Kellene, does the Humless come with the solar panels or do you need to buy them separately?

We have our own to attach to it, but yes, you'd need to purchase the solar kit separately if you want to charge it that way. I do not know how much that costs, though, Sorry.

Interesting. After 40 years of working on small, medium and large generators (the last being diesel locomotives) I must say that everyone here is right to an extent. All the generators, inverters, energy collection/dispersion devices discussed here are tools.
A hammer can be used to drive nails but in a pinch can open a can of beans. The same as each power source discussed here has a primary function. There are areas that overlap and that seems to drive the controversy.
Let me first state that I have no dog in this contest, rather I own and on occasion operate all of the these systems. For camping in my trailer I have (2) Honda eu2000i generators which are very quiet and provide excellent service at the task for which they were designed. On home backup I have an 8K diesel generator with automatic start and transfer. In my radio room I employ several industrial sized batteries which can be charged either by conventional power of 50 watt solar panels on my roof. For portable operation in closed areas or quiet zones I have built my own high current Lithium battery pack with inverter if 120VAC is needed. Like the Humless it to can be charged with a built in charger or through a regulator off a portable 50 watt solar panel I bought at Costco.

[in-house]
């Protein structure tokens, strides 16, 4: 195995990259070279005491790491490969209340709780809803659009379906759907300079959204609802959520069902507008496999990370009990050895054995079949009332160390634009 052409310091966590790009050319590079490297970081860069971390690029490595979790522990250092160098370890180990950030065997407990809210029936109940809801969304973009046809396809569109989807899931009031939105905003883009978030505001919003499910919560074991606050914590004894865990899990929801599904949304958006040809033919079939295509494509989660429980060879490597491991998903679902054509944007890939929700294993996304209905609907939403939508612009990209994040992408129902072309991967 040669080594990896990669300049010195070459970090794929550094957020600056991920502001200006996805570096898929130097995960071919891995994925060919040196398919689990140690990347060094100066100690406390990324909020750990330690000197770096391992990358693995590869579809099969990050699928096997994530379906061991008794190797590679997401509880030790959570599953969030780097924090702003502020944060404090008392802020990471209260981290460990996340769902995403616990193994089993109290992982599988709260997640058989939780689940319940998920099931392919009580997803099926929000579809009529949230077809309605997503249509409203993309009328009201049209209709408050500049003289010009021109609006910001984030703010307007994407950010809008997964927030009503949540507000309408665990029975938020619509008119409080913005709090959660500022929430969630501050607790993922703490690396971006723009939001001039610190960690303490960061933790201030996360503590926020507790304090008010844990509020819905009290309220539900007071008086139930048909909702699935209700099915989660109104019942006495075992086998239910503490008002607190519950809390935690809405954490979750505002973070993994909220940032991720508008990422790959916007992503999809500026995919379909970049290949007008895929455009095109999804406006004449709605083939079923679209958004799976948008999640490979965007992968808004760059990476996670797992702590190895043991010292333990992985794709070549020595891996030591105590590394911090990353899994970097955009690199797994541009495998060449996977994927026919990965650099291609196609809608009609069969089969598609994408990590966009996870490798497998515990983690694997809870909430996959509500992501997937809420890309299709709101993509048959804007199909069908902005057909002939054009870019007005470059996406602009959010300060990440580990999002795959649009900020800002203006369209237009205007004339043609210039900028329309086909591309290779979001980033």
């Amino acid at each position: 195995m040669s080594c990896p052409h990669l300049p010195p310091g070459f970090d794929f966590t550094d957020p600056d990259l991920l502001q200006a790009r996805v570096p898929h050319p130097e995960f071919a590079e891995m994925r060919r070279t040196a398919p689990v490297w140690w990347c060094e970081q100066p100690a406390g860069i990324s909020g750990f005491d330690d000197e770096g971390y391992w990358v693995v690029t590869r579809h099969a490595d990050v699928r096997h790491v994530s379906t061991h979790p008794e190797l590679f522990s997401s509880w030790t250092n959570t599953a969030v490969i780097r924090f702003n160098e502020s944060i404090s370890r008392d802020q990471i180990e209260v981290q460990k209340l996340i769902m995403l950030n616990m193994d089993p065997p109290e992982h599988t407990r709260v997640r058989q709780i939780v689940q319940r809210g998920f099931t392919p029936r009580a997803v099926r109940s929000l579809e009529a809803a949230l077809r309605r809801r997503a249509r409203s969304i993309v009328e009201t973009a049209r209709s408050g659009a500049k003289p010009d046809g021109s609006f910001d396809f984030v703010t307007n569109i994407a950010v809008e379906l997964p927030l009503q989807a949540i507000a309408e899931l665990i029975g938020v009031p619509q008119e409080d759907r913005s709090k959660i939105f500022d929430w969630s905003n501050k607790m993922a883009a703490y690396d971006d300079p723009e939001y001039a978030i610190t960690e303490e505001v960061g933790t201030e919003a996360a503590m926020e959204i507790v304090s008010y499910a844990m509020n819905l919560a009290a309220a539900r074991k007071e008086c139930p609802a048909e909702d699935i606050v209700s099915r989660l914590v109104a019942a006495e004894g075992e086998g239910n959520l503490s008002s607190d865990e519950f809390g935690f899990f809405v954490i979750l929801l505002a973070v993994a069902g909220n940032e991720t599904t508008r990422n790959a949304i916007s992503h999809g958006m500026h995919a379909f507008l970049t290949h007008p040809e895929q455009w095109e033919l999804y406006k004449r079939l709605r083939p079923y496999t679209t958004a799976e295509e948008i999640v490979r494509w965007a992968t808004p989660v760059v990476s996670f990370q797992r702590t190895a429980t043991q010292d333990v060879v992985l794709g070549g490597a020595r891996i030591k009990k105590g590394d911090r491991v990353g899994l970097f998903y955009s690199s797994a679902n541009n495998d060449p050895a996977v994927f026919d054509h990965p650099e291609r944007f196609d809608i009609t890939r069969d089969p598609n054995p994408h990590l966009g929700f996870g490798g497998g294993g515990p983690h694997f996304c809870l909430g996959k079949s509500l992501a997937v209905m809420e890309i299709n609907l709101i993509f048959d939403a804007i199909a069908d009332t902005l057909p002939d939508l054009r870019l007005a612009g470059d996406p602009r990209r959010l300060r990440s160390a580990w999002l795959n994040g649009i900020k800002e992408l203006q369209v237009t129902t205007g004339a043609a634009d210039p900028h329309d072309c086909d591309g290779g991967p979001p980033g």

While all of these power sources can be, to a certain extent, interchanged, I choose to use them for the for the task they were best designed.
As for fuel storage, if there were to be an event that was so devastating that it closed roads in and out of the area, there would be no shortage of fuel. Sound weird? I might have thought so but being a first responder after Katrina, setting up radio communications, I found hundreds of cars with plenty of gas with no where to go. Even here in Happy Valley everyone has extra cars, trucks, snowblowers, etc. that would be left behind if they choose to evacuate. A second backup would be my neighbors. I plan to go into the whole wheat bread making business. With tons of wheat and the good stuff to make it into bread, I could make bread in my 25 Dutch ovens and 2 solar ovens enough to feed the neighbors for quite a while. Want bread? Bring some fuel to run my generator.
While this post is longer than I intended, I just want to say "Stay flexible" and be willing to learn from one another.
Larry Jacobs
Emergency Response Communications Specialist
Welfare Square
Salt Lake City, Utah

Just received my sentinel a few weeks ago and haven't tried it out yet. We didn't receive a handbook or how-to book so I guess we'll wing it. I too have a fuel gen erator but really liked the idea of the quietness and flexibility of the Humless.